We’ve officially wrapped up our countdown of our list of the Mets’ top twenty-five prospects going into the 2017 season. I hope you enjoyed it,and that it was as educational to everyone reading as it was enjoyable for us putting it together. I encourage everyone to use the comment section to submit questions about the state of the Mets’ farm system, our 2017 list, or our individual lists. We’ll do our best to answer everyone.
Here, then, is the full list, complete with links to each player’s write-up.
1. Amed Rosario
8. Justin Dunn
9. Thomas Nido
10. Wuilmer Becerra
11. Ali Sanchez
12. Luis Carpio
13. Andres Gimenez
14. Gabriel Ynoa
15. Marcos Molina
16. Peter Alonso
17. Phil Evans
18. Ricky Knapp
19. Merandy Gonzalez
20. Andrew Church
21. Chris Flexen
22. Jeff McNeil
23. Harol Gonzalez
24. Ricardo Cespedes
25. Cameron Planck
As always, a special thanks goes out to Greg Karam and Lukas Vlahos, the Amazin’ Avenue minor league team, for their support in making this year’s list. Another special thanks goes out to our friends at Baseball Prospectus, Baseball America, Minor League Ball, Fangraphs, and the countless others who have contributed to our collective knowledge of the Mets’ farm system through first-hand information or secondary sources. Finally, one more thanks to the various photographers who have graciously allowed Amazin’ Avenue to use their shots over the years, including Chris McShane, Jessica Rudman, Gordon Donovan, and so many others.
Last but certainly not least, the Amazin’ Avenue minor league team thanks our amazing community for their continued passion and enthusiasm. None of this would be possible—or needed—without your continued support.
|Amed Rosario||Amed Rosario||Amed Rosario|
|Robert Gsellman||Brandon Nimmo||Robert Gsellman|
|Thomas Szapucki||Robert Gsellman||Thomas Szapucki|
|Desmond Lindsay||Thomas Szapucki||Desmond Lindsay|
|Dominic Smith||Dominic Smith||Gavin Cecchini|
|Justin Dunn||Gavin Cecchini||Dominic Smith|
|Brandon Nimmo||Justin Dunn||Brandon Nimmo|
|Andres Gimenez||Desmond Lindsay||Thomas Nido|
|Luis Carpio||Tomas Nido||Ali Sanchez|
|Gavin Cecchini||Wuilmer Becerra||Gabriel ynoa|
|Tomas Nido||Ali Sanchez||Wuilmer Becerra|
|Phil Evans||Luis Carpio||Justin Dunn|
|Wilmer Becerra||Peter Alonso||Andres Gimenez|
|Ali Sanchez||Gabriel Ynoa||Luis Carpio|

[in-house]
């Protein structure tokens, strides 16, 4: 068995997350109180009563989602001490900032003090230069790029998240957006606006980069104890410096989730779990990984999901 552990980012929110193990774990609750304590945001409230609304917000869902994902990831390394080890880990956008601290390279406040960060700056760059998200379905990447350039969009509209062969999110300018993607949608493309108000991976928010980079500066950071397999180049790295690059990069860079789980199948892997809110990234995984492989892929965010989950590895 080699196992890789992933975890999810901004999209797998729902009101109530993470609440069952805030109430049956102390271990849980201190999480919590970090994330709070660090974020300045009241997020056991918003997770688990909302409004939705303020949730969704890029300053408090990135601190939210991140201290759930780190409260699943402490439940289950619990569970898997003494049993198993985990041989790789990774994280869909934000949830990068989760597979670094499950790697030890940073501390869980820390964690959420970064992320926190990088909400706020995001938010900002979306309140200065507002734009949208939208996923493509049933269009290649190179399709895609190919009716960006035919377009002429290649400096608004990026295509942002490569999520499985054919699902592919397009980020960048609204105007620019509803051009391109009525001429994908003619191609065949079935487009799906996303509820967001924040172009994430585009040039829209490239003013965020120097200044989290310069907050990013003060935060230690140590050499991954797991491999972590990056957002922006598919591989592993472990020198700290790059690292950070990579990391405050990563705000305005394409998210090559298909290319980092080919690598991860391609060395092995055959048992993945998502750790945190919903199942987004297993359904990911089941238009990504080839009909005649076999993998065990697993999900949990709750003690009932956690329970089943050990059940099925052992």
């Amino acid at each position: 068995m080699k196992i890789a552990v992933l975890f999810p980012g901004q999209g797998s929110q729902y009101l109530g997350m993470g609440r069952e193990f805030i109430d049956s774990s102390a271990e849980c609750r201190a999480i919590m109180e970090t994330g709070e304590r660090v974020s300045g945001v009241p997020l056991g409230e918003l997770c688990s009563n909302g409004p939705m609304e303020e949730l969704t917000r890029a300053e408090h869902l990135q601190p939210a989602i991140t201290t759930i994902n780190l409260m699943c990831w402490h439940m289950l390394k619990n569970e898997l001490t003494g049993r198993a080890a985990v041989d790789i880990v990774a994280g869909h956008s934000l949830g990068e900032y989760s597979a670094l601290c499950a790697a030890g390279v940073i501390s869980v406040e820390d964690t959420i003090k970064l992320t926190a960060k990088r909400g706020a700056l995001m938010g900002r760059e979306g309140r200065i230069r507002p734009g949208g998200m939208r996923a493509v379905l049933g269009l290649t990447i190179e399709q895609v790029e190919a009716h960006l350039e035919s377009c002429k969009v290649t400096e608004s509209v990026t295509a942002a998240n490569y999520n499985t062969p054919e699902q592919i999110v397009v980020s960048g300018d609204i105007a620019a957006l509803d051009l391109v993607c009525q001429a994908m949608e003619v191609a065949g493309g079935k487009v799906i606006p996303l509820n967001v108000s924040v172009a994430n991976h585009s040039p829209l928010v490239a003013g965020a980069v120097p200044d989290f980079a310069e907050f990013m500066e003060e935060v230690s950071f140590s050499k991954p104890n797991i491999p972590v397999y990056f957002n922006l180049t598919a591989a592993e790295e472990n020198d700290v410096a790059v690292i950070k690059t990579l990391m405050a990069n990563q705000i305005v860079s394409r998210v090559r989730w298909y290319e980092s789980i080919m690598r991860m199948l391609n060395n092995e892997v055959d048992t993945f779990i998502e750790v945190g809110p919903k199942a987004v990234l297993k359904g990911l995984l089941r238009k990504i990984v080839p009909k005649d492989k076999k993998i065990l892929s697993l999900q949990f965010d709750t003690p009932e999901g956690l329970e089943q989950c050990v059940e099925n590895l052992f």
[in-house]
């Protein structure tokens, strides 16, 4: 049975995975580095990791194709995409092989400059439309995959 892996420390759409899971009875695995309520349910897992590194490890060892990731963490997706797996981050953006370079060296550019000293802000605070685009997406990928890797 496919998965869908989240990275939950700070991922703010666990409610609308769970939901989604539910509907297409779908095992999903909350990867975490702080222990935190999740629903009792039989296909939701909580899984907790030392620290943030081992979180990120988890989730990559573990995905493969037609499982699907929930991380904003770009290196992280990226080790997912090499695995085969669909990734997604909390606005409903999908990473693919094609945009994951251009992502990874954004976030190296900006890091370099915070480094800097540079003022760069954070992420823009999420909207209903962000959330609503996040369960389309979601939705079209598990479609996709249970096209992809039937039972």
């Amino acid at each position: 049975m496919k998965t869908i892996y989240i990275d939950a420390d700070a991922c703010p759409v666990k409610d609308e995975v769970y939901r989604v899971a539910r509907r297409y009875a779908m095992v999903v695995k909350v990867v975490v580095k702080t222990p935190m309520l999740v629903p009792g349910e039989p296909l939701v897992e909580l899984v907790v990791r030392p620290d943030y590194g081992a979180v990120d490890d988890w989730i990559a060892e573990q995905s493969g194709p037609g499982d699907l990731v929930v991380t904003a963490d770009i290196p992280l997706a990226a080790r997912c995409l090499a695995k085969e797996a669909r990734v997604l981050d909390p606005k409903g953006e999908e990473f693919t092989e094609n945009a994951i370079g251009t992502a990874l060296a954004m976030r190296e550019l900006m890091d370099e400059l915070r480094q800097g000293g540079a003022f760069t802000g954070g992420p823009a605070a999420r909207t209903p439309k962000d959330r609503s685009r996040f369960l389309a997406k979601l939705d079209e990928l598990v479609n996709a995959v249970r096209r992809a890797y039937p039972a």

|Gabriel Ynoa||Marcos Molina||Phil Evans|
|Marcos Molina||Andres Gimenez||Peter Alonso|
|TJ Rivera||Ricardo Cespedes||Jeff McNeil|
|Chris Flexen||Merandy Gonzalez||Ricky Knapp|
|Ricky Knapp||David Thompson||Andrew Church|
|Andrew Church||Chris Flexen||Marcos Molina|
|Merandy Gonzalez||Eudor Garcia||Cameron Planck|
|Jeff McNeil||Harol Gonzalez||Matt Cleveland|
|Peter Alonso||Ricky Knapp||Merandy Gonzalez|
|Nabil Crismatt||Milton Ramos||Luis Guillorme|
|Harol Gonzalez||Andrew Church||Harol Gonzalez|
Greg’s Bonus 2017 Sleeper Pick: Luis Silva
I hadn’t heard of Silva until the season was already over, and I was given a tip to check him out. It turns out he probably should have been on my radar, given he had received the largest international signing bonus the Mets have given to a pitcher when he signed for $275,000 a few years back. He spent most of the season in the GCL with just ‘okay’ results, but he did pop up in Columbia for a late season start that was televised on MiLB.tv. Silva sits in the low-90s with the fastball, regularly touching 94. He also has the makings of a very good slider. He will need to work on developing a usable third pitch if he’s going to make it as a starter, but as it stands now he’s an interesting prospect who will likely be starting at the full-season level 2017, which is exciting for a guy who was barely on our radar for the last several years.
Lukas’s Bonus 2017 Sleeper Pick: Colby Woodmansee
My opinion is slightly biased because Woodmansee is one of the only bats in the Mets’ system that I’ve seen myself. However, the few times I watched him, I came away impressed with his plate discipline and bat speed. Steve Sypa pointed out that he hasn’t really used his lower half in college, but I think that’s something professional coaching can improve. He’s definitely not a shortstop, but I could see him being potent enough with the bat to be a solid second baseman or a bat-first utility player who can fake it at short once in a while.
Steve’s Bonus 2017 Sleeper Pick: P.J. Conlon
The biggest hurdle Conlon has to face is his size. At 5’11”, 190 pounds, the Irish (father)/Scott (mother) lefty wouldn’t be the smallest pitcher to ever play professional baseball, but it puts him at a significant disadvantage. His fastball is fringe-average even for a lefty, sitting 87-90, topping out at 91 MPH. He throws a wide assortment of other pitches, including a two-seam fastball, curveball, slider, and changeup, with the latter grading average-to-above-average and the others fringe-to-average. His long, slingy delivery from a high-3/4 arm slot has helped give his pitches downward sink, giving Conlon roughly a 2:1 groundball-to-flyball ratio for the season. The southpaw is keenly aware of his physical limitations and does everything he can to not have them be a detriment to his ability to succeed. He throws strikes, studies hitters and trends on his off-days in preparation his outings, and pitches backwards to keep hitters guessing.